The Next Speaker, Miguel Virasoro, Director of the Abdus Salam International Center For Theoretical Physics, Looked At The Universal Value of Fundamental Science. Acknowledging That Science IS A Collective Pursuit and Integral Part Of The Human Condition, So Noted That Science What Dependent On Social And Cultural Conditions. At The Same Time, Science Contains Transcends The Barriers of Cultural, Linguistic, And Religious Conditions. How Science Can Do Both at the Same Time What Eg Elaborated, NOR What Any Mention Made of Economic and Poitical Barriers.
VIRASORO RiderTeeded That Science Is Not Culture-Specific, And That All Knowledge Needs to Be Incorporated. Meanwhile, Cultural Diversity Needs to Be Preserved. He Lay Particular Stress Of The Need To Rescue Indigenous Science And The Cultures From Where You Originate.
TREADING CAREFULY ON THE CONTENTIUM IE OF THE PRIVATE SECTOR, VIRASORO BROUGHT TO LIGHT A DILEMMA Among Scientists Which Hiterto Lingered Below The Service: On the One Hand, Knowledge Needs to Be Accessed by All; On the Other, Access to Scientific Information Needs to Be Restricted in Order to Stimulate Knowledge. Hence The Conflict Between Those Who Are Willing to Pay And Those Who Are Not.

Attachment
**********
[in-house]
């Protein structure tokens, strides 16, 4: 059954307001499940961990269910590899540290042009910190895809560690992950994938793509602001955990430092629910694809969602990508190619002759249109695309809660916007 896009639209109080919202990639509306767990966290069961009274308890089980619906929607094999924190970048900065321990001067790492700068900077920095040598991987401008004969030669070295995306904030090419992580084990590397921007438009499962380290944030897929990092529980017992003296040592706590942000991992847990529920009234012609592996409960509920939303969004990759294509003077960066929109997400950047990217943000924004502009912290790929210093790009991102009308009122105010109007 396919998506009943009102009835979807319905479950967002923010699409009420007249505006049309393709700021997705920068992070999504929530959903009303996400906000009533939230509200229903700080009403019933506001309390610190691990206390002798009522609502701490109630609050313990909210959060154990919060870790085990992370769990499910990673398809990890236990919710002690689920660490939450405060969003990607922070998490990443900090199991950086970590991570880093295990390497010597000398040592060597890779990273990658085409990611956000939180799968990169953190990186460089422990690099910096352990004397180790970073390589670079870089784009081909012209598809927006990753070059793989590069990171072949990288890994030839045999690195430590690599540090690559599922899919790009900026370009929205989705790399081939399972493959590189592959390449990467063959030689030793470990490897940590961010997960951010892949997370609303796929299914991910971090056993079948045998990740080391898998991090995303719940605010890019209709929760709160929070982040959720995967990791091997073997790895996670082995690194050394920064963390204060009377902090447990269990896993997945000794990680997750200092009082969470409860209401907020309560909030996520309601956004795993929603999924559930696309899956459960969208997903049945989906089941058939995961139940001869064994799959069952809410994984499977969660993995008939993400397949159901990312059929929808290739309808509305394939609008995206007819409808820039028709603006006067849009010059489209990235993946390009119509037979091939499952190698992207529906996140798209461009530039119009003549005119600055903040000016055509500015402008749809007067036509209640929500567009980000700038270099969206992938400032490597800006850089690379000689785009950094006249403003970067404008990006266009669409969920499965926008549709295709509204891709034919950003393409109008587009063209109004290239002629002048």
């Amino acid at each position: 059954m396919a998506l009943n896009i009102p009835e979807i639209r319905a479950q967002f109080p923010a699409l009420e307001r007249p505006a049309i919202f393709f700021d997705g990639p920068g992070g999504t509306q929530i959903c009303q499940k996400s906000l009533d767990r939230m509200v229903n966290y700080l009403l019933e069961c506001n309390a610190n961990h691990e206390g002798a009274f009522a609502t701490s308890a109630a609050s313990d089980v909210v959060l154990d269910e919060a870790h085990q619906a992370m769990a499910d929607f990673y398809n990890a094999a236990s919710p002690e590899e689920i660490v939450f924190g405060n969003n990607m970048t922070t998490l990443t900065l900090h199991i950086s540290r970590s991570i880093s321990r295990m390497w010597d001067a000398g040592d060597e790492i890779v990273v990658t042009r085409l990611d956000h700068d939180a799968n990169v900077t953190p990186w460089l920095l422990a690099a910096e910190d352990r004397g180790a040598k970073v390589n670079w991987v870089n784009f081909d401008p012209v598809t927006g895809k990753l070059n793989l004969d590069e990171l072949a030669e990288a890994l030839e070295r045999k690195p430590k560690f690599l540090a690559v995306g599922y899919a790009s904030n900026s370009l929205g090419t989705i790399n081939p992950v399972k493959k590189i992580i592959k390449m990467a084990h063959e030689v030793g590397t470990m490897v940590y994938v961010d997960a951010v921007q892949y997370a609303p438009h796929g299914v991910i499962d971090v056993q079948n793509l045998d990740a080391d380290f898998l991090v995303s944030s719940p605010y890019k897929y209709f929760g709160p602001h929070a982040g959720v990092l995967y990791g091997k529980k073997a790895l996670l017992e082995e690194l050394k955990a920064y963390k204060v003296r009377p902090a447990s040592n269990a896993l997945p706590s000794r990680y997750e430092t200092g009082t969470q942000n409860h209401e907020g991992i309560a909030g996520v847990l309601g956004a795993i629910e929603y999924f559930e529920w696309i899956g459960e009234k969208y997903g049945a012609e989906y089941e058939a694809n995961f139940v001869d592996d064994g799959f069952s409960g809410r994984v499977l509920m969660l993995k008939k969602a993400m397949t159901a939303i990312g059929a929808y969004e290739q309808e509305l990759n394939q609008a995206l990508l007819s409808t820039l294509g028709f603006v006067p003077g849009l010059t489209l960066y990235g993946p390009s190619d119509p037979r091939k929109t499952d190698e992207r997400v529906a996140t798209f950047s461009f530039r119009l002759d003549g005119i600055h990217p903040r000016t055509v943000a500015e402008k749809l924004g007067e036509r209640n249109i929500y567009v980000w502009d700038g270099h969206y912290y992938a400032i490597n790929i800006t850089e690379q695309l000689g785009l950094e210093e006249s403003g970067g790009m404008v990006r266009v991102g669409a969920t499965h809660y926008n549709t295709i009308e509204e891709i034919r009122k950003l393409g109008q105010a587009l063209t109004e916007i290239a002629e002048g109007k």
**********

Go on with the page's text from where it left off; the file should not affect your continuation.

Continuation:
Unfortunately, Virasoro Could NOT OFFER A FITTING SOLUTION TO THIS DILEMMA. What is more, he failed to consider that this split is not only between those who are bewalling and unwilling to pay, but includes those who would be like to pay but can not. His Conclusion About The Danger Of An Undervestment in Basic Science Is, Therfore, Slightly Misplaced for It’s Not Clear Exactly Who He Is Refring to When Hey Speaks Of Investing In Basic Science And How Search Investments Are To Be Made.
The Problem Facing The World Are Just Starting
Search Complex Questions And Their Answers SeaMed to Be Left To The Following Speaker, Sir Robert May, Chief Scientific Adviser To The UK Government. Entitled "The Scientific Approach to Complex Systems ", May’s Talk Centered Around the Note Thatat "Complex Systems Are Like Simple Systems With Big Computers."Ringing On Examples from Chaos Theory to Illustrate His Point, May Calls For A New Approach To The Way In Which Problems Are Deal With. AS The World of Science Becomes Increasingly Complex, The Application of Very Simple Rules Can Give Way To Complicated Behaviour and Generate Unpredictable Results. In Addition to This, The Problem With Science Is That It’s Too Long-Sighted: We Can Predict Occurrences at the Edge of the Galaxy Better Than Know What The Weather Told Be Like A Few Days in Advance for A Friend’s Garden Party.